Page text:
Coun­cil ‘is not able’ to help refugee chil­dren

Asy­lum seek­ers: Au­thor­ity says it can’t of­fer more place­ments

The Press and Journal (Aberdeen and Aberdeenshire) - - NEWS - BY JON HEB­DITCH

Cash-strapped coun­cil bosses have warned there is not enough “ca­pac­ity” to bring more refugee chil­dren to Aberdeen.

The UK Gov­ern­ment is “keen” for lo­cal au­thor­i­ties across the coun­try to help with the “dis­per­sal” of un­ac­com­pa­nied asy­lum seek­ing chil­dren (UASC) from the two English coun­cils of Houn­slow and Kent, ac­cord­ing to a new re­port to next week’s ed­u­ca­tion com­mit­tee.

The un­ac­com­pa­nied chil­dren, many of whom are flee­ing some of the world’s worst war zones, re­quire a high level of sup­port, in­clud­ing with hous­ing and ed­u­ca­tion.

But the re­port warns that Aberdeen is un­likely to find proper ac­com­mo­da­tion for the chil­dren and they are build­ing bridges with the

“faith com­mu­nity” in the city in an­tic­i­pa­tion.

This year, the city coun­cil had to trim more than £40 mil­lion from its bud­get.

It is un­der­stood that Kent is home to 1,000 UASC while an Aberdeen City Coun­cil spokesman said they had “a small num­ber”.

Aberdeen be­came home to around 100 Syr­ian refugees flee­ing the civil war in 2015, but many of th­ese are fam­i­lies who re­quire less sup­port.

The re­port adds that the num­ber of asy­lum seek­ers com­ing to the UK is likely to fall in com­ing years. It reads: “The gov­ern­ment has amended the leg­is­la­tion which al­lows for UASC to be dis­persed.

“At present this is on a vol­un­tary ba­sis, al­though could move to a com­pul­sory ba­sis should de­mand grow.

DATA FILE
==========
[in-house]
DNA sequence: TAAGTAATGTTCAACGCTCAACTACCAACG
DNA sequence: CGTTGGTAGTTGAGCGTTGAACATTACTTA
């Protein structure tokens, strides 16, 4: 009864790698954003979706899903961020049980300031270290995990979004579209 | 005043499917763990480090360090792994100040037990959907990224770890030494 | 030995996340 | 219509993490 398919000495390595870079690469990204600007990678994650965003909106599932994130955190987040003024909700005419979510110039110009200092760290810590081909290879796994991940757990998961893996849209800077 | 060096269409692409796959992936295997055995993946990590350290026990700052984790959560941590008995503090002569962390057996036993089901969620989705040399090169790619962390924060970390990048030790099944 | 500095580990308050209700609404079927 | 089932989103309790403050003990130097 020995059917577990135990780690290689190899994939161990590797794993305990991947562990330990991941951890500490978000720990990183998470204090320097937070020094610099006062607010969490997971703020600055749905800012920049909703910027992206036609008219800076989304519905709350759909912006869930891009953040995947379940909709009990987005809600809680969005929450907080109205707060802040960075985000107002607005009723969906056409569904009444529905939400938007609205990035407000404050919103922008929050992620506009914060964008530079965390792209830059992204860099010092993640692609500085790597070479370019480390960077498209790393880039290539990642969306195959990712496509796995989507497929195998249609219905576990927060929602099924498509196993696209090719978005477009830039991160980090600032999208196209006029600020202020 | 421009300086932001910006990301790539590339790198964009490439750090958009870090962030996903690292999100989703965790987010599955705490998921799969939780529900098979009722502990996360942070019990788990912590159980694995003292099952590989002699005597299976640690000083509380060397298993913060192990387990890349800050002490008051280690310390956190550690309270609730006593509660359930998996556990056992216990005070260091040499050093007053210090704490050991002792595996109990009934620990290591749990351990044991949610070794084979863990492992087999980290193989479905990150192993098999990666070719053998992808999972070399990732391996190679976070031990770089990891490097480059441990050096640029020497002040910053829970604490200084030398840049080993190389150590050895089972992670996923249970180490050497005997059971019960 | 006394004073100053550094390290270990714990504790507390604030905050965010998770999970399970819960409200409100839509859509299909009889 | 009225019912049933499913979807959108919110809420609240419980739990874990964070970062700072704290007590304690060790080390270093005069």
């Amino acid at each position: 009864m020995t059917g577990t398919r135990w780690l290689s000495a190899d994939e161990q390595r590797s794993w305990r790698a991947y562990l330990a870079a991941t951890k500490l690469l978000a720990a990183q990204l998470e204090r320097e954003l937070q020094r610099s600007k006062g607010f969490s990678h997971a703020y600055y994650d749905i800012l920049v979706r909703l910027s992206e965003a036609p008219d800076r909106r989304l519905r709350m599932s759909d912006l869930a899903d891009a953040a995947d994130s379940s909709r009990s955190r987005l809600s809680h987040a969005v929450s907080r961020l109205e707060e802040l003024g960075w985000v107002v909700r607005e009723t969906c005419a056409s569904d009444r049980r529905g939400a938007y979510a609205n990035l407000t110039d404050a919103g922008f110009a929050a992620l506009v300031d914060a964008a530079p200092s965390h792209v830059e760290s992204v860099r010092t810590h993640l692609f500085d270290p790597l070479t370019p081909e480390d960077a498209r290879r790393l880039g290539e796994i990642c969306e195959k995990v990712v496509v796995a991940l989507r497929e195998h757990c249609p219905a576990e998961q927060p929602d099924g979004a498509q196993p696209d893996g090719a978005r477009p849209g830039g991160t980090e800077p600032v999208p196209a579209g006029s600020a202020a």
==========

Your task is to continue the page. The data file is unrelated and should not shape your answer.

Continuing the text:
“Cur­rent assess­ment would in­di­cate that (the coun­cil) is not able to of­fer place­ments to UASC.

“(Coun­cil) staff have es­tab­lished links with the lo­cal faith com­mu­nity to ex­plore sup­port op­tions should this sit­u­a­tion change.

“Im­pact will pro­vide for dif­fer­ent bor­der con­trols and num­ber of UASC en­ter­ing UK an­tic­i­pated to slow.

“The needs of UASC are very dif­fer­ent to other groups of young peo­ple in terms of le­gal sta­tus and ex­pe­ri­ences.”

Last night Aberdeen and Aberdeen­shire Green party co-con­vener Guy Inger­son said the lo­cal au­thor­ity could be “miss­ing an op­por­tu­nity” given the pop­u­la­tion de­cline in the re­gion.

In June, it emerged the Gran­ite City’s pop­u­la­tion had dropped by about 1,040 since 2017.

Mr Inger­son said: “This could be a short-sighted move as Aberdeen and Aberdeen­shire have recorded pop­u­la­tion de­clines due to the oil and gas crash. Not only is this in­vest­ing in the fu­ture of th­ese chil­dren but also in the re­gion.

“Con­sid­er­ing some of the things the coun­cil spends money on, per­haps we should re-ex­am­ine our pri­or­i­ties.”

SNP ed­u­ca­tion spokesman David Cameron said: “Aberdeen City Coun­cil should be do­ing ev­ery­thing they can to ex­plore all av­enues to as­sist th­ese chil­dren. Af­ter all, they have had their lives com­pletely turned up­side down, and have likely ex­pe­ri­enced things we can barely imag­ine.”

Lib Dem ed­u­ca­tion spokesman Martin Greig said: “Aberdeen and the north-east have a pos­i­tive rep­u­ta­tion in wel­com­ing refugees. Hope­fully the city can con­tinue to reach out to help those in gen­uine need.”

An Aberdeen City Coun­cil spokesman said there was a “small num­ber” of the chil­dren in the city cur­rently but could not say ex­actly how many “to en­sure we don’t risk iden­ti­fi­ca­tion”.

“As the re­port in­di­cates, the view is Aberdeen does not have ca­pac­ity to ac­com­mo­date ad­di­tional UASC at present,” he said.

Houn­slow and Kent coun­cils were con­tacted for com­ment.

“Staff have es­tab­lished links with the faith com­mu­nity”

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